Monuments and Memorials
We have covered some ground since I last wrote. We did visit Lubbock and Amarillo, Texas. In Lubbock we went to tour their museum and when we got to the door the security guard somewhat snootily informed us that it was a Monday and museums were obviously closed on Mondays. Onward to Amarillo. Amaraillo advertised a historic Route 66 area tourist attraction. That was probably the biggest disappointment of any “tourist attraction” that we had seen so far. One of the things that we have noticed in this part of Texas and Oklahoma is that many of the small towns are in really bad shape. Some have shut down completely while others have half the town boarded up or for sale. It is really noticeable along the old Route 66 highway. This used to be called the Main Street of America. Once they built the super highways Route 66 became a secondary road with very little traffic and the towns along it were hurt really badly.
It was lunch time when I saw a sign for Red Rock Canyon State Park and decided that we should drive in and see what was there and see if there was a nice spot to eat. There appear to be a lot of parks in the US called “Red Rock”. I was a bit concerned because to get to the bottom of the canyon we drove on a very narrow, twisty, steep road. Going down was slightly concerning; the thought of coming back up still towing the car was even more concerning. Again our Ford V10 did just fine. It has actually done better than we expected with the load we have been pulling. When he is behind the wheel Mike has a tendency to just keep going and he could easily drive past everything unless it was time for a meal and even that gets forgotten sometimes. Because I sit at the front and read or work on my computer I don’t notice all the information signs on the road. I wonder how many of these lovely parks or tourist sites we have sailed right on by. Anyway, we did see Red Rock. We found a lovely spot in the trees next to a small stream for lunch. It was a beautiful day and we took the bikes down and road along the bottom of the park until we saw one of those steep roads going up. At that point in time we quickly turned around.
We then spent a few days in Oklahoma City, which is usually written as OKC. We went to a small theatre and saw J. B. Priestley’s “The Inspector Calls”. It had been years since we had seen that and we had forgotten most of the ending which was good. We stopped in at the Science Museum to see an IMAX film shot in China about trying to reintroduce Pandas into the wild.
OKC is trying to build up tourism along their waterfront. It was interesting that a fairly large river called the Canadian River runs just south of OKC. A tributary that is over 700 km or 440 miles long, called the North Canadian River, runs right through the city. When they decided to promote the riverfront someone must have thought that the river name lacked patriotism or something. A few years ago the seven mile stretch of the North Canadian River that goes through the city was renamed to the Oklahoma River. The rest of the 700 km retained the original name. They have built a bike trail on both sides of the river. The plan was to take our bikes on the ferry going upriver and then ride the bikes back. There are two ferry stops, one is 3 miles upriver and the other is 7 miles upriver. When we called to investigate it looked like we were going to have a problem with the ferry schedule so we decided that the next morning as we were leaving OKC we would take the RV to the ferry terminal and simply bike as far upriver as we wanted and then basically glide back downriver. As it turned out I really didn’t feel well the next morning. On this entire trip the worst things so far were a few minor headaches or backaches, nothing that had interfered with any plans. Not true on this day. I told Mike that I would stay in the RV and he could go for a ride along the river. It was a beautiful day. If I started feeling better my plan was to bike out to meet him coming back. Mike was gone for a long time. He came back more tired than I have seen him on this trip. He was too tired to even eat lunch. He had gone to the end 7 miles away, which he knew would be a little uphill based on the river flow and then turned around. He swears that it was uphill in both directions and in addition he had an unexpected head wind the whole way back. He said that he was actually in a lower gear coming back to the RV instead of coasting most of the way as he had expected. I was jealous originally missing such a beautiful looking day with a paved bike path next to a river. It turned out that I wasn’t really jealous after all.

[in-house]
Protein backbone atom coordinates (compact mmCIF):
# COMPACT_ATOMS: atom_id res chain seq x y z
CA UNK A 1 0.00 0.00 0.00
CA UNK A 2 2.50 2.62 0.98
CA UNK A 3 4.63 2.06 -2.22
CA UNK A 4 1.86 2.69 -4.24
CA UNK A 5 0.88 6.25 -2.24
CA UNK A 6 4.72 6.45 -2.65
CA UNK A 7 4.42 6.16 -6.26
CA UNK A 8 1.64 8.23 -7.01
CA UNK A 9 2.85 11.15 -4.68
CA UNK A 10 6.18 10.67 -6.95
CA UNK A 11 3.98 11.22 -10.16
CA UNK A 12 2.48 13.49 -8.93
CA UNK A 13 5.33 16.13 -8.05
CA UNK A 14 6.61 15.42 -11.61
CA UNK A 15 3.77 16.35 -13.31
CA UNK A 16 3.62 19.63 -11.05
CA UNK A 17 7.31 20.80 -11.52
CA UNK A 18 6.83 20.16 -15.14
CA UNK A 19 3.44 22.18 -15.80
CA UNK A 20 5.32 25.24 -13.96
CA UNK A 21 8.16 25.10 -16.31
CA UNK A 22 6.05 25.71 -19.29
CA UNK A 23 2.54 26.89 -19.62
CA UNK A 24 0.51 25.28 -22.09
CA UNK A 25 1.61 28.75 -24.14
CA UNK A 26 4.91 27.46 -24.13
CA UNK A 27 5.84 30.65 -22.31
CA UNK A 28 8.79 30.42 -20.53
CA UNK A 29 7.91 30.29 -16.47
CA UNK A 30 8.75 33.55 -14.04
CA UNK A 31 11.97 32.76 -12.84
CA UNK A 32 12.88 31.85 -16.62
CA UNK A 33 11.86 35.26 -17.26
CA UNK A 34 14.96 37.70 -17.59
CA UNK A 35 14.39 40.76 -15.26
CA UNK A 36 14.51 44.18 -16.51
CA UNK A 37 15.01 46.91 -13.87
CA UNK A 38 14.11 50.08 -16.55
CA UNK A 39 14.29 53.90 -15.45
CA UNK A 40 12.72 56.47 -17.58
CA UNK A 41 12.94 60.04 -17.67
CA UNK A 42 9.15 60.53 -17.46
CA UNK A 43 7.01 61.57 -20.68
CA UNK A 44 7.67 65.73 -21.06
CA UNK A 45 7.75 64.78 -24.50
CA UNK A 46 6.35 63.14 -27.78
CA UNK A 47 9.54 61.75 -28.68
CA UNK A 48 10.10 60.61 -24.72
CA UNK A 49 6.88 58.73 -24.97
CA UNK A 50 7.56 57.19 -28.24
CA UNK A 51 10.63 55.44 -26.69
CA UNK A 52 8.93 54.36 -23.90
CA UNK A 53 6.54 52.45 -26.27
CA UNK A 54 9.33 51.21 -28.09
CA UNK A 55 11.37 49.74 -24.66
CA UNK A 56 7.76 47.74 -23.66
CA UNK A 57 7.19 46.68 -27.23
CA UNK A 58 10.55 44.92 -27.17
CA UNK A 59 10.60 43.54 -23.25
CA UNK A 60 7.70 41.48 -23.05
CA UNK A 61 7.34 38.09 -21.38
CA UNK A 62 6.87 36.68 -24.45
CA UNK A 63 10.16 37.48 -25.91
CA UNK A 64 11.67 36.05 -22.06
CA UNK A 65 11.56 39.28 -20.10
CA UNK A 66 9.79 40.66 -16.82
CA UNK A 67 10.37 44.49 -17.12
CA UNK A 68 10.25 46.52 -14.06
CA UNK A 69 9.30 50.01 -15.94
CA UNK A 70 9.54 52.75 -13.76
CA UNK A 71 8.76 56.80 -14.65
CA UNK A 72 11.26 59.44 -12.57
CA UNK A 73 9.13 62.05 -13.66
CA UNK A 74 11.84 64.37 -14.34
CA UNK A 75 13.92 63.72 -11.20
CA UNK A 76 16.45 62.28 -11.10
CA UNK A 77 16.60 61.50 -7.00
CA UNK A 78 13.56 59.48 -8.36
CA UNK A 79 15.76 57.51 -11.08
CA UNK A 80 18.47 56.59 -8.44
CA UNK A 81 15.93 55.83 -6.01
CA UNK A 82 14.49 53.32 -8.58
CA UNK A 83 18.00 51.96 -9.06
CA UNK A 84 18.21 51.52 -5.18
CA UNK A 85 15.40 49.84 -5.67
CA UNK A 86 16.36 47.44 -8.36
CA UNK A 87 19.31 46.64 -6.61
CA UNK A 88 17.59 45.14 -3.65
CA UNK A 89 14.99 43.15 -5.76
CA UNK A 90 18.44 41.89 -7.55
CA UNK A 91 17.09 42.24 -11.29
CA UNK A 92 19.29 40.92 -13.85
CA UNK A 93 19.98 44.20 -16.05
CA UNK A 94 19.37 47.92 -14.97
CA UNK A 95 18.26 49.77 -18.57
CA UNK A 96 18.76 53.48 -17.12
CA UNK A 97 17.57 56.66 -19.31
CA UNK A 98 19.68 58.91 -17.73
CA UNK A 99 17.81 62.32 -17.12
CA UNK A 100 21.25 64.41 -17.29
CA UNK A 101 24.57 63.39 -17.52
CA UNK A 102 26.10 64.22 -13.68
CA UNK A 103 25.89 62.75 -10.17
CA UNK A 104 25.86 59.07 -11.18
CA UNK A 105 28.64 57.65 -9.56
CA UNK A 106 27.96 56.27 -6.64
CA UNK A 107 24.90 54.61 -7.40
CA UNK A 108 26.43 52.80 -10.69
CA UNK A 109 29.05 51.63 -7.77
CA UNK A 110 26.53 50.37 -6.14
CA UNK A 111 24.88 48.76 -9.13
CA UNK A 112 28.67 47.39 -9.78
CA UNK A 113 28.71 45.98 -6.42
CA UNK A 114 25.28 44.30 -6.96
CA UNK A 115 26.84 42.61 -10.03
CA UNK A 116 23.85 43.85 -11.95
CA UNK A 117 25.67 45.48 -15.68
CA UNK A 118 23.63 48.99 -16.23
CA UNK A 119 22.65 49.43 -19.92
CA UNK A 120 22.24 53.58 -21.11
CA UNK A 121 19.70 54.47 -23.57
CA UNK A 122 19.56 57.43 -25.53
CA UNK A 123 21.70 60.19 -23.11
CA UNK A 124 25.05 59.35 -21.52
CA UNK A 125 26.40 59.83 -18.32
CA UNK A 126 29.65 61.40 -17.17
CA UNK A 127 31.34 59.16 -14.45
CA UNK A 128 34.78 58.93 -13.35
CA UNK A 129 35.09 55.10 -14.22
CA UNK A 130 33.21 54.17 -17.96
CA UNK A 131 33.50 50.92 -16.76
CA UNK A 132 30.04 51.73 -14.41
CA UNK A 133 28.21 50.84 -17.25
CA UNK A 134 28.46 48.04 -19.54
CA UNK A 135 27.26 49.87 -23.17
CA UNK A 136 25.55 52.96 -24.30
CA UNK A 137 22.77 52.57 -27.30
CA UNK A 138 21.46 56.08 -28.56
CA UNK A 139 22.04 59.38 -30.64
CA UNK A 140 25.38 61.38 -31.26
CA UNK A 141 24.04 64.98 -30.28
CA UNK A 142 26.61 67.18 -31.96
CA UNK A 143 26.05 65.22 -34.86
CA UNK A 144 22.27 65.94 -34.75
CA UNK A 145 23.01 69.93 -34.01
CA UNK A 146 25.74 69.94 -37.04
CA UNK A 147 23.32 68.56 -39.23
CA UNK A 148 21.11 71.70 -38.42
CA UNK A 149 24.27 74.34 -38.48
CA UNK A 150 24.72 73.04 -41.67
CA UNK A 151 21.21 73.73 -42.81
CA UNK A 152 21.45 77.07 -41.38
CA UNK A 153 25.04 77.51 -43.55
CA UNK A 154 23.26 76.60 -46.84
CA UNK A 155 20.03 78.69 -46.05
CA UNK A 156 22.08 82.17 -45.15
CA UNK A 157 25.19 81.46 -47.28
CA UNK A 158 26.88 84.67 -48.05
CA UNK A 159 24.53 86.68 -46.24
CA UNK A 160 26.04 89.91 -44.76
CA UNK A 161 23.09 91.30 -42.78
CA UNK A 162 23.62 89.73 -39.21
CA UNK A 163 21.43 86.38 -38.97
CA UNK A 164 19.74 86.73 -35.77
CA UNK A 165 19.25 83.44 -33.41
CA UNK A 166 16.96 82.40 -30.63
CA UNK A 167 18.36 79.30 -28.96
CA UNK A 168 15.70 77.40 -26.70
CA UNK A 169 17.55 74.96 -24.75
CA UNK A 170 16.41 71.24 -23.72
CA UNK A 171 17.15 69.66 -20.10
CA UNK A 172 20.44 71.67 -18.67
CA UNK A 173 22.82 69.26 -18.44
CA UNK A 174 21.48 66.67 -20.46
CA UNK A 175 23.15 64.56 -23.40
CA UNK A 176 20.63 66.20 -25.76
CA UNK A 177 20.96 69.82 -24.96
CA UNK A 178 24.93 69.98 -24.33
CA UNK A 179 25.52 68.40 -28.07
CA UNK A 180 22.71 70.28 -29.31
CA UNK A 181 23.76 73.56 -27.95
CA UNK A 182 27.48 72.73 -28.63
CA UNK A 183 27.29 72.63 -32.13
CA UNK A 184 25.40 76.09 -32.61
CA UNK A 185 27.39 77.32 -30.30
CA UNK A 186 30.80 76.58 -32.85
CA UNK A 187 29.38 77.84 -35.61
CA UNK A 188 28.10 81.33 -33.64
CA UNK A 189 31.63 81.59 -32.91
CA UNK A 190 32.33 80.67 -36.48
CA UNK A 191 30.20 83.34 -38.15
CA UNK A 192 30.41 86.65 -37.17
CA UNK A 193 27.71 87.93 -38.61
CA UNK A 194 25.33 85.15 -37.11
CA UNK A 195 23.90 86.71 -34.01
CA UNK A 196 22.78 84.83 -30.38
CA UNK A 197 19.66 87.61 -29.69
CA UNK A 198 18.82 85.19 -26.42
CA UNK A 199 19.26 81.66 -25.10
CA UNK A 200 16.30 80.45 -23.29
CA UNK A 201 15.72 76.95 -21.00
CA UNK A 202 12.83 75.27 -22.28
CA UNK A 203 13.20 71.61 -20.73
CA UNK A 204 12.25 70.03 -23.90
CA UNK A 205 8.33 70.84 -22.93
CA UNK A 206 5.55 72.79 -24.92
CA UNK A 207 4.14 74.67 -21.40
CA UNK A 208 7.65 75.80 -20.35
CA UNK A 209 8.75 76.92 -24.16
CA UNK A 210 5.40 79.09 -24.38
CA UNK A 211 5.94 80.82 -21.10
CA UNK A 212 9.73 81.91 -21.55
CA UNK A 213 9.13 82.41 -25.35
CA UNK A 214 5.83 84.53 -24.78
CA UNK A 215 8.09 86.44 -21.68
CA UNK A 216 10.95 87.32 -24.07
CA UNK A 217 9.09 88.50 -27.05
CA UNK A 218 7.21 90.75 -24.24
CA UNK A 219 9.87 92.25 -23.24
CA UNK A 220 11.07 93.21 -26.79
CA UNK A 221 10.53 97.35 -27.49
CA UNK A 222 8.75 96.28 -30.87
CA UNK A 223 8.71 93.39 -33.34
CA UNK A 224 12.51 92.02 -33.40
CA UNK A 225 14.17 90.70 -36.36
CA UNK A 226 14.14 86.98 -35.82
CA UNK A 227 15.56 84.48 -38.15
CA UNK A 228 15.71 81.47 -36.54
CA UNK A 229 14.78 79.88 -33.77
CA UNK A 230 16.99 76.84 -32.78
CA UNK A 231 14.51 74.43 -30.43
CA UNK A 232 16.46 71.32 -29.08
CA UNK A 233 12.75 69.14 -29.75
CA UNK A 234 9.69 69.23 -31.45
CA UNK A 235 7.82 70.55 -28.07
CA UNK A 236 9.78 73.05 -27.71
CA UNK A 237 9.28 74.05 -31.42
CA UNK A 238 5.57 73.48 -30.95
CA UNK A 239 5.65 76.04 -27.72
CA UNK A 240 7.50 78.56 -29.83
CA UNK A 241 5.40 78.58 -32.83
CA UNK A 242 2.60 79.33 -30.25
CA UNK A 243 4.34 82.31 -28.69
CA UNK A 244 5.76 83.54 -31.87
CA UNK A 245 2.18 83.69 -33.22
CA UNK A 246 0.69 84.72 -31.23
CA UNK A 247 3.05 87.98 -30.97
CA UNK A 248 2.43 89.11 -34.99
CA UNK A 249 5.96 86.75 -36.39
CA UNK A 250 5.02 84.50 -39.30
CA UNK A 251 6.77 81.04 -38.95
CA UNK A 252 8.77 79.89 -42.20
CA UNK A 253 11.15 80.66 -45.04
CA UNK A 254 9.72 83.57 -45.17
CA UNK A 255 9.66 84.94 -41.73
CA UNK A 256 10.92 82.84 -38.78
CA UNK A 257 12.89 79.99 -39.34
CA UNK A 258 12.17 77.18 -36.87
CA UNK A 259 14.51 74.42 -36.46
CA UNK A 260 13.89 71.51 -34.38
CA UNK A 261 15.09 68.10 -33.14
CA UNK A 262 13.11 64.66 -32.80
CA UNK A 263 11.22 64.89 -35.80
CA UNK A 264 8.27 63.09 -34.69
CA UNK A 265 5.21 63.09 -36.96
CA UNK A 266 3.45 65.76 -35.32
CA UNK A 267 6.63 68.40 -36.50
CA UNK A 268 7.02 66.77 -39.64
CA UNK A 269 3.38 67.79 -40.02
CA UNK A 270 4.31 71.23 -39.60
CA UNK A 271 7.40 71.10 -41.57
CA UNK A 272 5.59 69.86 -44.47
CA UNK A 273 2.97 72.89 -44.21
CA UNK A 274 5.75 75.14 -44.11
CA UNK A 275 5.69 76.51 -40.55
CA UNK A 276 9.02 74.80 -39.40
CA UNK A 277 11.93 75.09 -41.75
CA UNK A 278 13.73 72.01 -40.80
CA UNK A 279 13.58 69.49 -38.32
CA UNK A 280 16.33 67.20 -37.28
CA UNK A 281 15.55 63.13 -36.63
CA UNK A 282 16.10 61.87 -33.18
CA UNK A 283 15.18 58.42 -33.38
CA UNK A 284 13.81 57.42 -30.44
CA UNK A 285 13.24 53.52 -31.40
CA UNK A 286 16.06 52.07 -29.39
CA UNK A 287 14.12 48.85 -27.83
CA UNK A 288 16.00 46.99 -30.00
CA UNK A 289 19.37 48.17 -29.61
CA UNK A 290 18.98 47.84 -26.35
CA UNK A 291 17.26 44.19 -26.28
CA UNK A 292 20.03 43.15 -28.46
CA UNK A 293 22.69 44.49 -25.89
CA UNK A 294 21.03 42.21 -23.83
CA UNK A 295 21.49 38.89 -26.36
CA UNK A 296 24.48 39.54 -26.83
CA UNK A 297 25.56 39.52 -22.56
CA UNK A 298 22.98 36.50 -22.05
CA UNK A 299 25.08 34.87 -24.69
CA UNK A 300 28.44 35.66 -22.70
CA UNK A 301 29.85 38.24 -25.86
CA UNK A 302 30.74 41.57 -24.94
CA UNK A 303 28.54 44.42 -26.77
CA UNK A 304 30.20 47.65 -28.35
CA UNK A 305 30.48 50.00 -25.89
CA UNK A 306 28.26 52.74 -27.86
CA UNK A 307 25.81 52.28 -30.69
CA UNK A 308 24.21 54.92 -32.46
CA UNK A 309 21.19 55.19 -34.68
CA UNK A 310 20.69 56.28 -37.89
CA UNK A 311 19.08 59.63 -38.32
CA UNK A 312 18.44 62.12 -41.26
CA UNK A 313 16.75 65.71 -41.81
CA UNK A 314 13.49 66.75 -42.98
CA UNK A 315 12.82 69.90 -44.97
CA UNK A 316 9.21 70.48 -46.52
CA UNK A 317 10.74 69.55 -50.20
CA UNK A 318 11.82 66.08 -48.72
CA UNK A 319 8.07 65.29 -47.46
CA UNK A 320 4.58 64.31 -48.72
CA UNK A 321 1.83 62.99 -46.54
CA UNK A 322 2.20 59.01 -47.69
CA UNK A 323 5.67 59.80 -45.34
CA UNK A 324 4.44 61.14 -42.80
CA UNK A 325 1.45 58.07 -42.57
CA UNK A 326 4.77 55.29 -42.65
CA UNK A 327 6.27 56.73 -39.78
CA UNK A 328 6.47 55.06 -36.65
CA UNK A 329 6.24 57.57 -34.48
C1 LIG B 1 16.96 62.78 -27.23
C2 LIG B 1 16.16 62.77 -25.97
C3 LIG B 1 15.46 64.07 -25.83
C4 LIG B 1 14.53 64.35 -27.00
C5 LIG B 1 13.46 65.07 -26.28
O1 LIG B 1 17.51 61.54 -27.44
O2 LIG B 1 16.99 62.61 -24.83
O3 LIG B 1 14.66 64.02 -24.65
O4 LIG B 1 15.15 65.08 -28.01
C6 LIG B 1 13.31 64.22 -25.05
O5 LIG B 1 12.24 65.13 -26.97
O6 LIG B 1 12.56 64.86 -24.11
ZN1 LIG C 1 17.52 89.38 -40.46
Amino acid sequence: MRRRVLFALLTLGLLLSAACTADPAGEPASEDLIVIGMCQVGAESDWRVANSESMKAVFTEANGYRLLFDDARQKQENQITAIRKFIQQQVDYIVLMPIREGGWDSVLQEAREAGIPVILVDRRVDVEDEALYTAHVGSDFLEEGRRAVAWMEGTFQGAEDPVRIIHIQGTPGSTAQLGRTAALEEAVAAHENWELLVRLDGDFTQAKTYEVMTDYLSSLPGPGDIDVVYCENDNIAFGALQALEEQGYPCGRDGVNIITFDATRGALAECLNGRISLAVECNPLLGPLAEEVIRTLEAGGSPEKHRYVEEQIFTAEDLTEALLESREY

Oklahoma City does a great job of its monuments and memorials. We went to see the Memorial they had built to the Oklahoma City Bombing. We also went to see the monument to the Oklahoma Land Rush on 1889. The story behind the land rush and new towns being created in a single day is just fascinating. I really don’t have the space to talk about it here. I would strongly recommend that you go to http://en.wikipedia.org/wiki/Land_Rush_of_1889 and read the first few paragraphs about the land rush. I may add a few more comments after we visit Guthrie the historical capital of Oklahoma and one of the two original land registration sites. The pictures here show part of the Land Rush monument. A large field full of bronze statues is my idea of a great monument.
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